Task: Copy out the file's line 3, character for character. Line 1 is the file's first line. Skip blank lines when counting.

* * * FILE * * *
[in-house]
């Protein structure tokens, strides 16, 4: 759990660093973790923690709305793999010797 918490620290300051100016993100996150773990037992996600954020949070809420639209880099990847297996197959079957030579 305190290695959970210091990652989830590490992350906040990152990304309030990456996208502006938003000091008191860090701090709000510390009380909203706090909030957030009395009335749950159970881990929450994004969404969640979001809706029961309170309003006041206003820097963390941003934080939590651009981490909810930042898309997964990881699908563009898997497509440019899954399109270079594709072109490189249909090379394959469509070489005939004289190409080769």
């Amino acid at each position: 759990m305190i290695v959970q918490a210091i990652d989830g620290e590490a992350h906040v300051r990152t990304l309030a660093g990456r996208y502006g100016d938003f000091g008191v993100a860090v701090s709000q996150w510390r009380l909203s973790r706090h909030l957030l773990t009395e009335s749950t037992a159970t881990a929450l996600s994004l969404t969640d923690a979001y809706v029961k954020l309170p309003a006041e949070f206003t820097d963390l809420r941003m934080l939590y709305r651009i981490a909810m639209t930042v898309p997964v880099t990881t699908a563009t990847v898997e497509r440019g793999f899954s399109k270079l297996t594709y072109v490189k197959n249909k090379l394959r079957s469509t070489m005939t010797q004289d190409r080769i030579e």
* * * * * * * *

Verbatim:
């Amino acid at each position: 759990m305190i290695v959970q918490a210091i990652d989830g620290e590490a992350h906040v300051r990152t990304l309030a660093g990456r996208y502006g100016d938003f000091g008191v993100a860090v701090s709000q996150w510390r009380l909203s973790r706090h909030l957030l773990t009395e009335s749950t037992a159970t881990a929450l996600s994004l969404t969640d923690a979001y809706v029961k954020l309170p309003a006041e949070f206003t820097d963390l809420r941003m934080l939590y709305r651009i981490a909810m639209t930042v898309p997964v880099t990881t699908a563009t990847v898997e497509r440019g793999f899954s399109k270079l297996t594709y072109v490189k197959n249909k090379l394959r079957s469509t070489m005939t010797q004289d190409r080769i030579e």